Move over cilantro, quinoa is here to stay.

Everywhere I look, it’s the Quinoa Network: All quinoa, all the time.

It’s not that the stuff is shockingly tasty. Even the typically enthusiastic Whole Foods website describes it with qualifiers, such as its “somewhat nutty flavor.” But it’s called the “Mother of All Grains” for its healthful properties and versatile nature.  It works in just about any recipe and it’s hard to ruin when cooking. When The New York Times is pushing quinoa pancakes, you know the stuff is hot.

(An aside: Why does everyone feel that pancakes need to be improved upon? What other dish gives us the chance to have butter, maple syrup and bacon on the same plate without raising eyebrows? Leave the pancakes alone, people.)

Quinoa (say “keen-wah”) is thought of as a grain, although it’s a closer cousin to a tumbleweed or spinach than it is to wheat. It’s usually described as a “pseudo-grain” which is sort of like calling it a cross-dresser.

A mouthful of the stuff is seemingly healthier than a week at a spa.  It’s got essential amino acids and lots of fiber. It’s nutritional pedigree is fabulous.

I wondered how this beloved-by-the-ancient-Incas food happened to take the culinary world by storm in the last year or so.  A gang called the Quinoa Corporation promotes itself as the first to bring quinoa to the US. When was the last time you heard of a company taking credit for bringing a desirable new substance into this country? I mean, besides the drug cartels.

Actually,  research reveals that quinoa is just like those actors who are described in People and US magazines as “overnight” successes.  Quinoa been quietly taking bit parts in the US for more than 20 years–a trade group of  producers formed in the late 1980s. It’s been waiting in the wings for a break, and finally it got the culinary equivalent of a miniseries on HBO, the network that made even President John Adams a hot character.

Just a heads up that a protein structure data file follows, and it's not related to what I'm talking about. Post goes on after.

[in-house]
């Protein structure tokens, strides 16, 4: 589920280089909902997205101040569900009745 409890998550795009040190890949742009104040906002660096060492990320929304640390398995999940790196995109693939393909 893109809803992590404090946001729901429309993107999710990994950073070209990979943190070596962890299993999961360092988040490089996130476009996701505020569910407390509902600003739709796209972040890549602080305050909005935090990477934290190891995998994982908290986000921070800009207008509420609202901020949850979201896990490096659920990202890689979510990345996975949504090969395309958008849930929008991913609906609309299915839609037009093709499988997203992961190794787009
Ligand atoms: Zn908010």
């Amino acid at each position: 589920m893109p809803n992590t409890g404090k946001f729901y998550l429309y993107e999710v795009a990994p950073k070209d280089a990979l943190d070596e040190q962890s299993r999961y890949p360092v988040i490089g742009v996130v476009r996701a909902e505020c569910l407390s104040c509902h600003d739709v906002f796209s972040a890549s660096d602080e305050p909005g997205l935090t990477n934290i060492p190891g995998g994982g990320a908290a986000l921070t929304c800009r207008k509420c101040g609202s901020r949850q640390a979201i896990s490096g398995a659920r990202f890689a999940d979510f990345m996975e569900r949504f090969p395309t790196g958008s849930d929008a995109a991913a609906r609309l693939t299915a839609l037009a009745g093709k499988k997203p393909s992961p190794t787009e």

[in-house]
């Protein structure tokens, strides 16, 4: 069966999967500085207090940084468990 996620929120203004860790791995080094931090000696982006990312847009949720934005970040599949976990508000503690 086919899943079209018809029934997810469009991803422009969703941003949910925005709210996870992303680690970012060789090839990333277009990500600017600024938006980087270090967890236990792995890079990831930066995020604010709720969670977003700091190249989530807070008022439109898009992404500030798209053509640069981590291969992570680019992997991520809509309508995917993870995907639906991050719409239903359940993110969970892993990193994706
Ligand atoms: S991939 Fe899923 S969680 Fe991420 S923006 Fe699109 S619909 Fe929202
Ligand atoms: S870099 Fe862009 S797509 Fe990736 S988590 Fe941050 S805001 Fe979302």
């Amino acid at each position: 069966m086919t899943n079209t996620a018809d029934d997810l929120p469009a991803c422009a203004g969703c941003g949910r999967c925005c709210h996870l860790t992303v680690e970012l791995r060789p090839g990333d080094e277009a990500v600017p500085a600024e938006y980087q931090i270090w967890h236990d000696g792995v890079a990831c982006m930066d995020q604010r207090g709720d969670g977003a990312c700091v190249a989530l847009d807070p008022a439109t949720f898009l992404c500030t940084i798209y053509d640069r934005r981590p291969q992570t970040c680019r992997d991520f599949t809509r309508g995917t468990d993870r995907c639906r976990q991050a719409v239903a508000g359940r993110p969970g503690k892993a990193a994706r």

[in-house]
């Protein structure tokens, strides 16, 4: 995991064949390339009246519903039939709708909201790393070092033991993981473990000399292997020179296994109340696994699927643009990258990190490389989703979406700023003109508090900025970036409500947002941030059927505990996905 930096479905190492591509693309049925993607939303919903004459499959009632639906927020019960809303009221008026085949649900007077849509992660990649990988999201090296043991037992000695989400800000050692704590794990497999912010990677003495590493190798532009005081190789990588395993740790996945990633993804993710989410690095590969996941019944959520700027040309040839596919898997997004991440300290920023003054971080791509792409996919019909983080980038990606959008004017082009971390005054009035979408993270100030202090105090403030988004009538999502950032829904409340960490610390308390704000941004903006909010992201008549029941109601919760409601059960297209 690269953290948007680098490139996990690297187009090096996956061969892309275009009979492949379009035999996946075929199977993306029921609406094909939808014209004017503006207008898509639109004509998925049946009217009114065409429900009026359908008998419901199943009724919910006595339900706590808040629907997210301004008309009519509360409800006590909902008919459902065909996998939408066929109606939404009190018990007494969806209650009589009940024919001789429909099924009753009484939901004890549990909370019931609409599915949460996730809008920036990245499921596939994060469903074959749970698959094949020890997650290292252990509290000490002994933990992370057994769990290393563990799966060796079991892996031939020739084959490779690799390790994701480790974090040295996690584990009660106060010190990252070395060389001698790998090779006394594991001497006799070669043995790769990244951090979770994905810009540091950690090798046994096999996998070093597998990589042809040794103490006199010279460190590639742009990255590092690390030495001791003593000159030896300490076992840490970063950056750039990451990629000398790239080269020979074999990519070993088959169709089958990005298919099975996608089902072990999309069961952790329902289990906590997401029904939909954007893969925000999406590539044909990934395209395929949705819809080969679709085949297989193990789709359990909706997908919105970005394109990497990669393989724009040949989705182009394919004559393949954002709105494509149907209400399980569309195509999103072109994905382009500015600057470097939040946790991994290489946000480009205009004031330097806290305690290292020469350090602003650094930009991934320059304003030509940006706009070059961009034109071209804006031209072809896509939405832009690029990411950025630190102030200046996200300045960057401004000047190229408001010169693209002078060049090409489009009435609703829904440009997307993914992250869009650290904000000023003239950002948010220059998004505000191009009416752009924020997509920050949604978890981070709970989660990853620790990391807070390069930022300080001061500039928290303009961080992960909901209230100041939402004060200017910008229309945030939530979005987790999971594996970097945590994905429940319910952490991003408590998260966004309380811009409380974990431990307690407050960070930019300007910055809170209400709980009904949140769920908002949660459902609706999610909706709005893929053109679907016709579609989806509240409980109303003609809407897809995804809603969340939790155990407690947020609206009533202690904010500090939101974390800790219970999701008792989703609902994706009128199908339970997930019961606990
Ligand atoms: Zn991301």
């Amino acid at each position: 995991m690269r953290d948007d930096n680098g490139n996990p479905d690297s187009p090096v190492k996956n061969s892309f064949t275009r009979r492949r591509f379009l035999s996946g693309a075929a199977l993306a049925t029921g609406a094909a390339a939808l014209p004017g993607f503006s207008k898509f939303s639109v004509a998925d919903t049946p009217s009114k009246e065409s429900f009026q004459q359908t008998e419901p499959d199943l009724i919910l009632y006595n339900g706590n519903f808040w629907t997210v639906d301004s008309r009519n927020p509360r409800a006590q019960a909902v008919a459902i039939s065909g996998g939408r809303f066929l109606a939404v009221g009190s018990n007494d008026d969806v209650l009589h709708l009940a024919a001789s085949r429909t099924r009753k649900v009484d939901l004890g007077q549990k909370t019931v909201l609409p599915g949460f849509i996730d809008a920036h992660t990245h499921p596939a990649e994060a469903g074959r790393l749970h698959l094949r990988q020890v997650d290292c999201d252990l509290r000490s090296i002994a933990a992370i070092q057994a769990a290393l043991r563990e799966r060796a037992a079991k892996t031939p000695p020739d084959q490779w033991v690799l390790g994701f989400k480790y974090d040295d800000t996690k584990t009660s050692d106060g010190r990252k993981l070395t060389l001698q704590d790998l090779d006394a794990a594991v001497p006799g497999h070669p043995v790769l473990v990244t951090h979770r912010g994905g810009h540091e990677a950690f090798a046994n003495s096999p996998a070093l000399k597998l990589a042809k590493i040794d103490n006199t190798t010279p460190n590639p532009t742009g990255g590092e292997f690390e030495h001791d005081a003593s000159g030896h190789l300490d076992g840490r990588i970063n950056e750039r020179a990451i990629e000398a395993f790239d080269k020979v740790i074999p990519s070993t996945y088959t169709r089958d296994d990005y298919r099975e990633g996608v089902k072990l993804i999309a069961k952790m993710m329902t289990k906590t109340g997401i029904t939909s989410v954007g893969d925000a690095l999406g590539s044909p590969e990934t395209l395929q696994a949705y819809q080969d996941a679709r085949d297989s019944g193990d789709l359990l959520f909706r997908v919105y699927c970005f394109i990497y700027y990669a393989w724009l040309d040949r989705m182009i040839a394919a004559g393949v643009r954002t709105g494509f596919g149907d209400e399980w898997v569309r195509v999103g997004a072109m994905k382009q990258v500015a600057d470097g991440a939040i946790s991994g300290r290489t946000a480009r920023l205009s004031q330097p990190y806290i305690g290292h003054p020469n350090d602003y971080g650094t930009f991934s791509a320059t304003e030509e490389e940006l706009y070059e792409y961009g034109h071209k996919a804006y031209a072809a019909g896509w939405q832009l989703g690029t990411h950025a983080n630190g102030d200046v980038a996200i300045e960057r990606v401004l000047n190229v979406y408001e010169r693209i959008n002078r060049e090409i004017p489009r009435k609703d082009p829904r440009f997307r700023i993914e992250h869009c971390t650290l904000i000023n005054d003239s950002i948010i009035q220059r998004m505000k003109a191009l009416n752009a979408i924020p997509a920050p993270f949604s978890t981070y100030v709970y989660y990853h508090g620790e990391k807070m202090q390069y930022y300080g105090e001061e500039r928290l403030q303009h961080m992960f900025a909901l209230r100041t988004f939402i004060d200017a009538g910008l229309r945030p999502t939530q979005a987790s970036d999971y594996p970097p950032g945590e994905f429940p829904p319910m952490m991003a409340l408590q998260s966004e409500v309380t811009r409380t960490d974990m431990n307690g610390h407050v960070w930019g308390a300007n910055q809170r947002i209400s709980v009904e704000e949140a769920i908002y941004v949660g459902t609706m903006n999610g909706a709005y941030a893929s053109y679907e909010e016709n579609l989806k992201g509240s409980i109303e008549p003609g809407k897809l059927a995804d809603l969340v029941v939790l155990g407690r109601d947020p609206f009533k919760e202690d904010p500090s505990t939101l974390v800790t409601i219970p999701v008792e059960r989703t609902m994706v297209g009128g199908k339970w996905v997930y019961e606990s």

The food’s popularity is a direct result of the influence of vegetarians and the growing number of gluten-avoiders who have risen up and demanded foods that won’t (a) offend them politically; (b) make them sick and (c) cause dinner guests to gag.

I’ve been wondering…is there anything bad about this dish? The only criticism I could find was that too much quinoa can be bad for people who need to avoid oxalates in food, which can cause or aggravate inflammation among other bad experiences.  But if there is a food or drink out there (besides water) that has less controversy, I can’t name it.

So, hike on over to the store (or the internet) and buy a bag. If you don’t like it, you can always sprinkle it on the sidewalk to create traction during freezing spells. Step over the squirrels eating it and be on your way.

 

 

One thought on “Move over cilantro, quinoa is here to stay.

  1. Living where I do (in the godforsaken confederate wilderness), my favorite thing about quinoa is hearing the locals try to pronounce its name. Then they try to bread it and deep fry it.

    Do you want to know what’s bad about quinoa? Here it is: I recently tried its newest incarnation: breakfast quinoa. It sounded as delicious as loaded oatmeal, with the added punch of all that protein. I cooked it in soy milk as directed, diligently added raisins and almonds and brown sugar and some kind of berry. Y’know what? It was DISGUSTING. Never again.

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